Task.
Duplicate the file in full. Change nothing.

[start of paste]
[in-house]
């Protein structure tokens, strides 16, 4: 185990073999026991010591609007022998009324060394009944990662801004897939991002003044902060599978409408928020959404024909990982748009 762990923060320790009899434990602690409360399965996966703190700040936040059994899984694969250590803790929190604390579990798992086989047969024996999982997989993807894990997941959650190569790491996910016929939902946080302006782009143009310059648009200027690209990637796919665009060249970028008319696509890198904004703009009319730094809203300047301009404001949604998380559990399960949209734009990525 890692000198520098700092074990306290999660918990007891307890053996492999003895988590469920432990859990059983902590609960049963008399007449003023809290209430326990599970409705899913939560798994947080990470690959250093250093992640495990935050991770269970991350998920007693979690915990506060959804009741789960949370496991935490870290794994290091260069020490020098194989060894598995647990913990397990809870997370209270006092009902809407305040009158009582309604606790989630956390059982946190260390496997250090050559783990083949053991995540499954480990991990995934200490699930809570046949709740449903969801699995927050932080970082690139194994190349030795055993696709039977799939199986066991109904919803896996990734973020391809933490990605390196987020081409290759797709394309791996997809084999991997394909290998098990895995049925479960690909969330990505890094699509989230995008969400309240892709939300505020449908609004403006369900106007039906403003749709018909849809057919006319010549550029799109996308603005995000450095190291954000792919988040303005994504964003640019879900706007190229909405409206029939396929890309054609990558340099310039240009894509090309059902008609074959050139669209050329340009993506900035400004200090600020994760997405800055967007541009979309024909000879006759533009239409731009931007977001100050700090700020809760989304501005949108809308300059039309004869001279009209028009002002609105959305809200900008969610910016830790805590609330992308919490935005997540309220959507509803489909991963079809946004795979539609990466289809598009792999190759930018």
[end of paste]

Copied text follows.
[in-house]
């Protein structure tokens, strides 16, 4: 185990073999026991010591609007022998009324060394009944990662801004897939991002003044902060599978409408928020959404024909990982748009 762990923060320790009899434990602690409360399965996966703190700040936040059994899984694969250590803790929190604390579990798992086989047969024996999982997989993807894990997941959650190569790491996910016929939902946080302006782009143009310059648009200027690209990637796919665009060249970028008319696509890198904004703009009319730094809203300047301009404001949604998380559990399960949209734009990525 890692000198520098700092074990306290999660918990007891307890053996492999003895988590469920432990859990059983902590609960049963008399007449003023809290209430326990599970409705899913939560798994947080990470690959250093250093992640495990935050991770269970991350998920007693979690915990506060959804009741789960949370496991935490870290794994290091260069020490020098194989060894598995647990913990397990809870997370209270006092009902809407305040009158009582309604606790989630956390059982946190260390496997250090050559783990083949053991995540499954480990991990995934200490699930809570046949709740449903969801699995927050932080970082690139194994190349030795055993696709039977799939199986066991109904919803896996990734973020391809933490990605390196987020081409290759797709394309791996997809084999991997394909290998098990895995049925479960690909969330990505890094699509989230995008969400309240892709939300505020449908609004403006369900106007039906403003749709018909849809057919006319010549550029799109996308603005995000450095190291954000792919988040303005994504964003640019879900706007190229909405409206029939396929890309054609990558340099310039240009894509090309059902008609074959050139669209050329340009993506900035400004200090600020994760997405800055967007541009979309024909000879006759533009239409731009931007977001100050700090700020809760989304501005949108809308300059039309004869001279009209028009002002609105959305809200900008969610910016830790805590609330992308919490935005997540309220959507509803489909991963079809946004795979539609990466289809598009792999190759930018």